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United States v. Santiago

United States District Court, S.D. New York

August 13, 2013


Page 248

For Wilfredo Santiago, also known as Sealed Defendant 1, Defendant: Annalisa Miron, Federal Defenders of New York, New York, NY; Philip L Weinstein, Federal Defenders of New York Inc. (NYC), New York, NY.

For USA, Plaintiff: A. Damian Williams, LEAD ATTORNEY, U.S. Attorney's Office, SDNY (St Andw's), New York, NY; Matthew C. Singer, United States Department of Justice, Washington, DC.


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Colleen McMahon, J.

Wilfredo Santiago is charged with one count of reckless assault in violation of 18 U.S.C. § 113(a)(6), and two counts of making false statements in violation of 18 U.S.C. § 1001(a)(2). The assault charge stems from the 2008 shooting of Michael Carpeso (at the time, a Navy Corpsman) by Santiago (at the time, a corporal in the United States Marine Corps) while the two men were serving together in the same fighting unit in Iraq. The allegedly false statements were made to a Lieutenant who was conducting a Line of Duty (" LOD" ) investigation and to the Naval Criminal Investigative Service (" NCIS" ) agents, to whom Defendant subsequently admitted being the shooter.

Defendant has moved to suppress the statements he made to his Lieutenant and to NCIS investigators, on the ground that such statements were obtained in violation of Article 31 of the Uniform Code of Military Justice, 10 U.S.C. § 831 (" Article 31" ) and Miranda v. Arizona, 384 U.S. 436, 86 S.Ct. 1602, 16 L.Ed.2d 694 (1966). Defendant also seeks dismissal of the Indictment on the ground that the Marine Corps and the United States Department of Justice intentionally delayed prosecution to gain a tactical advantage and deprive him of " favorable rights" under Article 31. (Deft. Memo at 17).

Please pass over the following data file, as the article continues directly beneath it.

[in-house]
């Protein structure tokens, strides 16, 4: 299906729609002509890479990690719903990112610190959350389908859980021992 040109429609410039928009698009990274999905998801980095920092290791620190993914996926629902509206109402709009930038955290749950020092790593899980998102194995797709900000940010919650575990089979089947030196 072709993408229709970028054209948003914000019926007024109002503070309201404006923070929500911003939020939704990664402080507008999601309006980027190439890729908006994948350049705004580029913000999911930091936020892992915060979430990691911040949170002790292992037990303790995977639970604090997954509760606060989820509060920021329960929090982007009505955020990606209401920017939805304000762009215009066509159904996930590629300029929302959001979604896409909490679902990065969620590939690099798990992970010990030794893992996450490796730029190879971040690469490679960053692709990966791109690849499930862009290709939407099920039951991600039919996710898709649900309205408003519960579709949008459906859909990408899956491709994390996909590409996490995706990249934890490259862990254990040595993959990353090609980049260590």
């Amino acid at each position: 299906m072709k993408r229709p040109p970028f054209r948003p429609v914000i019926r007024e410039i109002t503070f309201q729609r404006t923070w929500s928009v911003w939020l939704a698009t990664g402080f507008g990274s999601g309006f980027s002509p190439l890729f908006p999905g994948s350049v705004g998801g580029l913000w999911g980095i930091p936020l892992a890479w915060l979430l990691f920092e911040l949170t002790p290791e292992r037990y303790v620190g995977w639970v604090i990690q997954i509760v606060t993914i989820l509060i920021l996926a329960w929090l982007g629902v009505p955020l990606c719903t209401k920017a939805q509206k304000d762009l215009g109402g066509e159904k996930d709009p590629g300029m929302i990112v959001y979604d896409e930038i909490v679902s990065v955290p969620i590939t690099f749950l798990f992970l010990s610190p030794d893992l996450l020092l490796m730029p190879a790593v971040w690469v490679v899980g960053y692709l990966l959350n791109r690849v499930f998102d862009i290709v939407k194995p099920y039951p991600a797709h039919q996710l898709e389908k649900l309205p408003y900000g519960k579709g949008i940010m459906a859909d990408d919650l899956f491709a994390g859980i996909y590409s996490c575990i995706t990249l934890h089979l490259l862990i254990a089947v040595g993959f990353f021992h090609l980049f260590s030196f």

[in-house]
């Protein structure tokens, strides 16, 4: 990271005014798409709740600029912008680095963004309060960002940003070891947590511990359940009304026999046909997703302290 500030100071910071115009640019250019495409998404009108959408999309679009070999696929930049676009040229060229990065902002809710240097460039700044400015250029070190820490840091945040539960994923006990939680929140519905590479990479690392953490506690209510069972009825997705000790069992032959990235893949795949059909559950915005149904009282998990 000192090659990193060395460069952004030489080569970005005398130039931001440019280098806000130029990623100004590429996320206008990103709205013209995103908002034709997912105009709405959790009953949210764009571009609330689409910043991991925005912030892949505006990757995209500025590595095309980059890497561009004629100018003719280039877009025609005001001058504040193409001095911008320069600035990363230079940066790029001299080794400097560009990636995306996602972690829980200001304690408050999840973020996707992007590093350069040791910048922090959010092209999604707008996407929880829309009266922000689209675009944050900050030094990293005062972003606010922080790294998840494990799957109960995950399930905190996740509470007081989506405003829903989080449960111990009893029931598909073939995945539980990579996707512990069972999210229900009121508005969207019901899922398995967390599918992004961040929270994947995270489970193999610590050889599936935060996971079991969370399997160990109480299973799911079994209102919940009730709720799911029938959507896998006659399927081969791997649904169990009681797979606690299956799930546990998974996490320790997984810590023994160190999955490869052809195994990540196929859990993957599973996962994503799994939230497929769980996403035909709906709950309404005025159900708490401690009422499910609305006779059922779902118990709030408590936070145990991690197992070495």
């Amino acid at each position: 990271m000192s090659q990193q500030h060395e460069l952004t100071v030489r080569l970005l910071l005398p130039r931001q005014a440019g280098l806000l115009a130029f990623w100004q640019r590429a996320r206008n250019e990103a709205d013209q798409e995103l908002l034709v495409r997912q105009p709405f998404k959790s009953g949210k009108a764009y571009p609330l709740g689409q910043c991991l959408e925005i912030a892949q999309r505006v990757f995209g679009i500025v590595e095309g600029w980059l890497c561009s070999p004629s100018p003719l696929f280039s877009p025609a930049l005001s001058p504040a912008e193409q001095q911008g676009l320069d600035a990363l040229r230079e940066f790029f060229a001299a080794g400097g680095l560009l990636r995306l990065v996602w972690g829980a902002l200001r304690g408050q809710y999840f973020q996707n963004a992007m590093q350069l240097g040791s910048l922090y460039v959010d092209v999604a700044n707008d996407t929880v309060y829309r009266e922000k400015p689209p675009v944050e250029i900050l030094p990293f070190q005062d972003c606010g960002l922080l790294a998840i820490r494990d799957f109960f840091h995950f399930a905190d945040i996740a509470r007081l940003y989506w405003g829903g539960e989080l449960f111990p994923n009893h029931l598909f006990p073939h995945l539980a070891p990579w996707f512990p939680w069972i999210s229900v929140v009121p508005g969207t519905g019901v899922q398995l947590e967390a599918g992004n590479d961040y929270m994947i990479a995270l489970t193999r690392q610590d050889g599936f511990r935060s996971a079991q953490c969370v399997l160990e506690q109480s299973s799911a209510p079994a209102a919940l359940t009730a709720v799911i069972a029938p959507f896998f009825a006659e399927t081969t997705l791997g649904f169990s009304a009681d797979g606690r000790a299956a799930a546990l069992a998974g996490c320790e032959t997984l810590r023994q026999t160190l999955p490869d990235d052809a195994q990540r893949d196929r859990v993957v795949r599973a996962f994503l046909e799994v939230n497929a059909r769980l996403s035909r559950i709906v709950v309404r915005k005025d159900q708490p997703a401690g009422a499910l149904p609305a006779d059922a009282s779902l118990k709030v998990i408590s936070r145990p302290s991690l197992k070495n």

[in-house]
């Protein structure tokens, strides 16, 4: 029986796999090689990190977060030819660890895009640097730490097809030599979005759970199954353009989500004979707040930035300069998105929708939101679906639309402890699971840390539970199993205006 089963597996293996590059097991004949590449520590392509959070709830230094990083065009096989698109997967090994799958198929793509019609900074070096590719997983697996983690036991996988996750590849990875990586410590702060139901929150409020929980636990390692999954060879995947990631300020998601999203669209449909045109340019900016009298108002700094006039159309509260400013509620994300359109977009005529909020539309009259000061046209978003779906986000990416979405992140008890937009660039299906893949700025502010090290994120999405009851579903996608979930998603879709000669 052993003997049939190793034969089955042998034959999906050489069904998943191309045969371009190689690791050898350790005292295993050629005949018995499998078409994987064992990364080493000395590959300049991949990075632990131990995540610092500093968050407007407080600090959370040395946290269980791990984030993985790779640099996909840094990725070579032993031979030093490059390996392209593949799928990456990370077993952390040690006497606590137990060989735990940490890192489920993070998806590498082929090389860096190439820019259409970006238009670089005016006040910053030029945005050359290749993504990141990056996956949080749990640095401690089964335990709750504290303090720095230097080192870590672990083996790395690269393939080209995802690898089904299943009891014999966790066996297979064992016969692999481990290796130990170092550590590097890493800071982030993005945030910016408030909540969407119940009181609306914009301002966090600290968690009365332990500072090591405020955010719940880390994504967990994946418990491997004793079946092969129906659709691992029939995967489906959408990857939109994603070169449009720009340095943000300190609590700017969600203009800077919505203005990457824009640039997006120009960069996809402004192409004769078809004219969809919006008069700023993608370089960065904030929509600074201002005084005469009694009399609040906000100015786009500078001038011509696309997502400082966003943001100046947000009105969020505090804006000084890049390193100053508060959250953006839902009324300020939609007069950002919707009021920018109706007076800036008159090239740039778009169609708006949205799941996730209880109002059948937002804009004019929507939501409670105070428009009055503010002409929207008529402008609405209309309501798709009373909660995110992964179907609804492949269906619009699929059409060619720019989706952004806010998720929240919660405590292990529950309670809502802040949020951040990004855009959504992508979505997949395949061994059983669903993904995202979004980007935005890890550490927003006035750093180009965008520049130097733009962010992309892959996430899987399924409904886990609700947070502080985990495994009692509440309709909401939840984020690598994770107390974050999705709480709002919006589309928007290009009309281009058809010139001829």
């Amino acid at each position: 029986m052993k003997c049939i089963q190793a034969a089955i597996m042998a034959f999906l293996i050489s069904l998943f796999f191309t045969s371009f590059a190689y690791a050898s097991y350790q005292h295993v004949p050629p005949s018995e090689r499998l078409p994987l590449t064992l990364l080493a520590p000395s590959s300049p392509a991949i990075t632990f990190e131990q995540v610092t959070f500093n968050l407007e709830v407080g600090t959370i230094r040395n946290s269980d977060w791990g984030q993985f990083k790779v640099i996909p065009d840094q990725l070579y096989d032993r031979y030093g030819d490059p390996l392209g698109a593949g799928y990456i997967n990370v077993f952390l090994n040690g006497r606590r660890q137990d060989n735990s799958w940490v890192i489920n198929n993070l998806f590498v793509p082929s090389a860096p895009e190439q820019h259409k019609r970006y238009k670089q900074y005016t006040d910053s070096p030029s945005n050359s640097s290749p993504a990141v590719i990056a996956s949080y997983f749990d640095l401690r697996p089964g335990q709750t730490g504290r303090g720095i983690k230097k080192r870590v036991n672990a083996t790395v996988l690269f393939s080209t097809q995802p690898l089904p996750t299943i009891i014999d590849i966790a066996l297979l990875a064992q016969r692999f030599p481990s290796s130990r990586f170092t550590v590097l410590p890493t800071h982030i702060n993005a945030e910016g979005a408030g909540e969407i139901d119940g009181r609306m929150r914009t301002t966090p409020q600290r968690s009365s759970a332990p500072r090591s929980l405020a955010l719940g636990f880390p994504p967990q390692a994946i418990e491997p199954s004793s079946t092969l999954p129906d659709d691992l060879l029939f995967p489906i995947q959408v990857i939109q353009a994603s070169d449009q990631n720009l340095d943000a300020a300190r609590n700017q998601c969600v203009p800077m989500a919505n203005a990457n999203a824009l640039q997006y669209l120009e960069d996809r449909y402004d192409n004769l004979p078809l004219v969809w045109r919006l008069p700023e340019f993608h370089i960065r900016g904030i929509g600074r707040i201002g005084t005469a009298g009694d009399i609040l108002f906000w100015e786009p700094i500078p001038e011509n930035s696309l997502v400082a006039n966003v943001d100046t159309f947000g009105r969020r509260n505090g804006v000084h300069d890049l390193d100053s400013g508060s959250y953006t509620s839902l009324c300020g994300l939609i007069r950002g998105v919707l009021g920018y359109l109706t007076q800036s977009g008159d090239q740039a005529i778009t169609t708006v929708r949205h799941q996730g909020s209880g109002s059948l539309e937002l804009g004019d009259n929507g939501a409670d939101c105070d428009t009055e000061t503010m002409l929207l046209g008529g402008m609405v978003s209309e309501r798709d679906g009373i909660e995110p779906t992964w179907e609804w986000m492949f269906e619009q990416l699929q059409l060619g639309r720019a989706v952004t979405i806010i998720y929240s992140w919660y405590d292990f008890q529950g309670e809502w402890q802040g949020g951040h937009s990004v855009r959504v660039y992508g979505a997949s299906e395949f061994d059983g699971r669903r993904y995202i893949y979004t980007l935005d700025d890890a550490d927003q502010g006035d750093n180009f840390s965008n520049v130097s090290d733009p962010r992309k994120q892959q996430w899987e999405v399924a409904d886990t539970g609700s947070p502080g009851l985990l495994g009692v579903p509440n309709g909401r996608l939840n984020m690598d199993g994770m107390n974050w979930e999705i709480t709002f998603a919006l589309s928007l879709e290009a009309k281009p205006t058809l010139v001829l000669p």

The court finds this case troubling, and the Government's response to my inquiries has done little to mitigate my unease. Defendant was plainly amenable to court-martial for this shooting (which no one suggests was anything other than accidental). He was a serviceman stationed in a war zone, who admitted discharging a weapon that seriously injured another serviceman. At first, he denied to investigating officers that he discharged his weapon. These are offenses under the Uniform Code of Military Justice (UCMJ). Defendant's commanding officer had the absolute right to choose to prosecute -- or to

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impose discipline short of prosecution pursuant to Article 15 of the UCMJ -- or to treat the matter in another fashion.